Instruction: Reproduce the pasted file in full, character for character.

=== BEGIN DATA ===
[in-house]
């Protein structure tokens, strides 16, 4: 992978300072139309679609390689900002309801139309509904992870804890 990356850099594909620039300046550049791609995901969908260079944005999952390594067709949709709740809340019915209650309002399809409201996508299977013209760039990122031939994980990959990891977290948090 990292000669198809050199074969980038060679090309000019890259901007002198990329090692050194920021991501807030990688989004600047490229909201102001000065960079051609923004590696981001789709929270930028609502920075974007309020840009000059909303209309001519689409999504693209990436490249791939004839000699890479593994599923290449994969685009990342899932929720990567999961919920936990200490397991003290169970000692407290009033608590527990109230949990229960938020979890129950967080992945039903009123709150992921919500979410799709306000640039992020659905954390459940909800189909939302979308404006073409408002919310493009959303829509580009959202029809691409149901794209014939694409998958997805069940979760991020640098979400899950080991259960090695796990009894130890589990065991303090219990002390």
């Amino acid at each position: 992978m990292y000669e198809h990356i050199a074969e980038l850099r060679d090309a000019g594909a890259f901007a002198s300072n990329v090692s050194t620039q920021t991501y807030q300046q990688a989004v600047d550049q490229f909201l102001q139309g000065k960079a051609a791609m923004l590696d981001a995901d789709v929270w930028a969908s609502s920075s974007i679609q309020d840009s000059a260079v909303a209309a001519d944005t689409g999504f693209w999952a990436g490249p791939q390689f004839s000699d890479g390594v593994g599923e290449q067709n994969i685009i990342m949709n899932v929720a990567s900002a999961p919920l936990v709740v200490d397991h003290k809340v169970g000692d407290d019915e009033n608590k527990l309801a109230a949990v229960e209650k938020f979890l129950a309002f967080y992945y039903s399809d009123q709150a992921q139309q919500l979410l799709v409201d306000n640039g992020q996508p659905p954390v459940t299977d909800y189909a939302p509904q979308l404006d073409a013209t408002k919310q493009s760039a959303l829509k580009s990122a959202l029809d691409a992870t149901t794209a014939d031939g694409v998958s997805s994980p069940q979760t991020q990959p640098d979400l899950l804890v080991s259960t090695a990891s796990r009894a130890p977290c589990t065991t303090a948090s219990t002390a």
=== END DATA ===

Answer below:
[in-house]
């Protein structure tokens, strides 16, 4: 992978300072139309679609390689900002309801139309509904992870804890 990356850099594909620039300046550049791609995901969908260079944005999952390594067709949709709740809340019915209650309002399809409201996508299977013209760039990122031939994980990959990891977290948090 990292000669198809050199074969980038060679090309000019890259901007002198990329090692050194920021991501807030990688989004600047490229909201102001000065960079051609923004590696981001789709929270930028609502920075974007309020840009000059909303209309001519689409999504693209990436490249791939004839000699890479593994599923290449994969685009990342899932929720990567999961919920936990200490397991003290169970000692407290009033608590527990109230949990229960938020979890129950967080992945039903009123709150992921919500979410799709306000640039992020659905954390459940909800189909939302979308404006073409408002919310493009959303829509580009959202029809691409149901794209014939694409998958997805069940979760991020640098979400899950080991259960090695796990009894130890589990065991303090219990002390």
């Amino acid at each position: 992978m990292y000669e198809h990356i050199a074969e980038l850099r060679d090309a000019g594909a890259f901007a002198s300072n990329v090692s050194t620039q920021t991501y807030q300046q990688a989004v600047d550049q490229f909201l102001q139309g000065k960079a051609a791609m923004l590696d981001a995901d789709v929270w930028a969908s609502s920075s974007i679609q309020d840009s000059a260079v909303a209309a001519d944005t689409g999504f693209w999952a990436g490249p791939q390689f004839s000699d890479g390594v593994g599923e290449q067709n994969i685009i990342m949709n899932v929720a990567s900002a999961p919920l936990v709740v200490d397991h003290k809340v169970g000692d407290d019915e009033n608590k527990l309801a109230a949990v229960e209650k938020f979890l129950a309002f967080y992945y039903s399809d009123q709150a992921q139309q919500l979410l799709v409201d306000n640039g992020q996508p659905p954390v459940t299977d909800y189909a939302p509904q979308l404006d073409a013209t408002k919310q493009s760039a959303l829509k580009s990122a959202l029809d691409a992870t149901t794209a014939d031939g694409v998958s997805s994980p069940q979760t991020q990959p640098d979400l899950l804890v080991s259960t090695a990891s796990r009894a130890p977290c589990t065991t303090a948090s219990t002390a």